Here’s hoping a touch of national spine arises amongst them before Europe is lost to Eurabia.

British Troops Kill al Qaeda Fugitive

Filed under: — Gunner @ 12:12 am

The bastard escaped captivity in Afghanistan only to reach his own death in Iraq.

British forces killed a top terrorist leader yesterday, an al Qaeda leader who escaped from a US prison in Afghanistan and returned to Iraq.

Omar al Faruq was killed in a predawn raid on his home in Basra by 250 troops from the Princess of Wales’s Royal Regiment. He was killed after he opened fire on British soldiers entering his home, said Major Charlie Burbridge, a British forces spokesman.

The Ministry of Defence said al Faruq was closely linked to terrorist activity such as murders and kidnappings.

“We had information that a terrorist of considerable significance was hiding in Basra. As a result of that information we conducted an operation in an attempt to arrest him,” Burbridge said.

“During the attempted arrest Omar Faruq was killed, which is regrettable because we wanted to arrest him.”

He said he could not comment on whether Faruq was the leader of al Qaeda’s southeast Asia operations.

However, a Basra police officer said it was the same man, adding al Faruq was an expert bomb-maker.

The officer said al Faruq was living in Basra under the name Mahmoud Ahmed and had entered Iraq three months ago.

Neighbours said al Faruq was a member of al Qaeda and had received training in camps in Afghanistan and Pakistan.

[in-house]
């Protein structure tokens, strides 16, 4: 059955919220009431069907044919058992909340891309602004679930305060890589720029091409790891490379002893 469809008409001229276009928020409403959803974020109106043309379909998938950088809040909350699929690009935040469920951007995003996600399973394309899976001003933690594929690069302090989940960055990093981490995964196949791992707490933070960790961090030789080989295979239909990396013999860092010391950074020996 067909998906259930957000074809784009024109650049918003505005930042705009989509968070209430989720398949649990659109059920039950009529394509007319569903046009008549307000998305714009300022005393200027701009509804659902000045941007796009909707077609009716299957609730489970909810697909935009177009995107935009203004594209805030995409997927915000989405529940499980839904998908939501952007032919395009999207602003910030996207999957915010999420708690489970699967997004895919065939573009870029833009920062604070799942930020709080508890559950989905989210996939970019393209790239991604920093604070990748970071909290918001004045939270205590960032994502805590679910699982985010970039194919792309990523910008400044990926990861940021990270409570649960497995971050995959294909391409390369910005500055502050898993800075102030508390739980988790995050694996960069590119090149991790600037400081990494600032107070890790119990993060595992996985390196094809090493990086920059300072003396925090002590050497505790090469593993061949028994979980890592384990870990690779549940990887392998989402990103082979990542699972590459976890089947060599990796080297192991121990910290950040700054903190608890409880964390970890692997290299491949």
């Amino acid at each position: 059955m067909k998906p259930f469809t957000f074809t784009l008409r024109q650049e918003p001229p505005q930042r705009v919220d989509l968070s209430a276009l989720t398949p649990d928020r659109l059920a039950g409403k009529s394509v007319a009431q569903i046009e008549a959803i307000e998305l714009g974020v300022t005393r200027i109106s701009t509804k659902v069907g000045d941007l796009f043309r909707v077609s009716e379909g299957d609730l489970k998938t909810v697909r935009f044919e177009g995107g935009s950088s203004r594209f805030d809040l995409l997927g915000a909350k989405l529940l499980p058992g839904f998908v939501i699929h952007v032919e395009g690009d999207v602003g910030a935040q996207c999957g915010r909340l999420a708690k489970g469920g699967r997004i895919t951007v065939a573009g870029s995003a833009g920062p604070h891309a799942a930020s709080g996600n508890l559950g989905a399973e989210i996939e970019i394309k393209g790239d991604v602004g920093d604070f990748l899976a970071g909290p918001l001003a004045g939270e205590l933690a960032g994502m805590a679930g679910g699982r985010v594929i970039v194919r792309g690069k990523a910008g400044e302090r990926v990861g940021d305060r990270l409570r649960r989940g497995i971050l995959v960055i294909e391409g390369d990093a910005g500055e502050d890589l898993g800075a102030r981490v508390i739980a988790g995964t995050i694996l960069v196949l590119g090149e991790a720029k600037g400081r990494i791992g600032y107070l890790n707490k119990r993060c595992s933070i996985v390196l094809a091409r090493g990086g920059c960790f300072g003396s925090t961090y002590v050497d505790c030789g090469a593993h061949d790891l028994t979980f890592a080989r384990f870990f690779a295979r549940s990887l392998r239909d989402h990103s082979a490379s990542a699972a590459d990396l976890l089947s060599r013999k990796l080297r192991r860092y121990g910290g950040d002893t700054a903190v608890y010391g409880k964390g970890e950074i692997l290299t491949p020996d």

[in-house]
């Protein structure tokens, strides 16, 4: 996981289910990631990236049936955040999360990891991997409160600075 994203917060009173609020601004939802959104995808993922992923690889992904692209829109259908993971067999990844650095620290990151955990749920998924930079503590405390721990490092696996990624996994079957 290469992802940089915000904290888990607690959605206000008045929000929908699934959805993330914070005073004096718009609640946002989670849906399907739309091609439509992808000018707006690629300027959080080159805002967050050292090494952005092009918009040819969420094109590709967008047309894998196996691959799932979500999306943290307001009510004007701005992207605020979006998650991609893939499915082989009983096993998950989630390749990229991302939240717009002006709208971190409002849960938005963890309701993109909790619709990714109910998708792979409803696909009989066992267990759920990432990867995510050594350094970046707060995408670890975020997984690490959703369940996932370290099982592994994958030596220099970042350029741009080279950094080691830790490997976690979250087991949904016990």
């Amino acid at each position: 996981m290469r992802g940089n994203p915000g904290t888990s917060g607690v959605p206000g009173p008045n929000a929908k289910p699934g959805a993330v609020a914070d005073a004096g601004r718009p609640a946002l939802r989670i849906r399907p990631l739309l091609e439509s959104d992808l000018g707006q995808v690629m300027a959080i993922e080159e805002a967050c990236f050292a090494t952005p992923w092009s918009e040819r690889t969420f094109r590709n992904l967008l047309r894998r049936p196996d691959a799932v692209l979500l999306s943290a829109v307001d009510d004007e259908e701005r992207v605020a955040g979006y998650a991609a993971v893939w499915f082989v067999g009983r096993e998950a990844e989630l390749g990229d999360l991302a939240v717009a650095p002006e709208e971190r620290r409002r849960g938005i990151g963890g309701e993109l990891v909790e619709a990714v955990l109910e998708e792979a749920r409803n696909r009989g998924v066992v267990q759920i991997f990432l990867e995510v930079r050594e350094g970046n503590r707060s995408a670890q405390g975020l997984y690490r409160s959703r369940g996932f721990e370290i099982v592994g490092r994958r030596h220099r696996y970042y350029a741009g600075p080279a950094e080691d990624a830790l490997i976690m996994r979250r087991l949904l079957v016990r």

Al Faruq was one of four al Qaeda suspects who broke out of the prison in Bagram, the main US base in Afghanistan, in July 2005. The escape was an embarrassment for the US military, and the Pentagon waited until November to confirm it.

Al Faruq and three other escapees later appeared in a video sent to the Dubai-based television station Al Arabiya and boasted of their feat.

The story rang familiar and piqued my curiousity and, yes, I had blogged the original news of the escape. At the time, I stated that I hoped to be able to follow up on this story. Well, here I am and here, more than fourteen months later, is the follow-up: scratch one bad guy.

It does appear that al Faruq, a.k.a. Mahmood Ahmad from Kuwait, was a bigger dog in the fight than we realized at the time. That, or he was just a rapid promotee in opening-rich environment that we have bloodily provided the terrorists in Iraq and Afghanistan. Oh yeah, despite some that insist that the conflict in Iraq is still a separate fight than the war against Islamist terror in the Afghan theater, this little story of an enemy’s commute to a new office should end such an argument … but sadly it won’t.

9/25/2006

Hariri Probe Uncovers Links to Other Assassinations

Filed under: — Gunner @ 11:40 pm

The sticky strands of a murderous web are on the verge of being brought into light as an assassination investigation leads to links of others in Lebanon.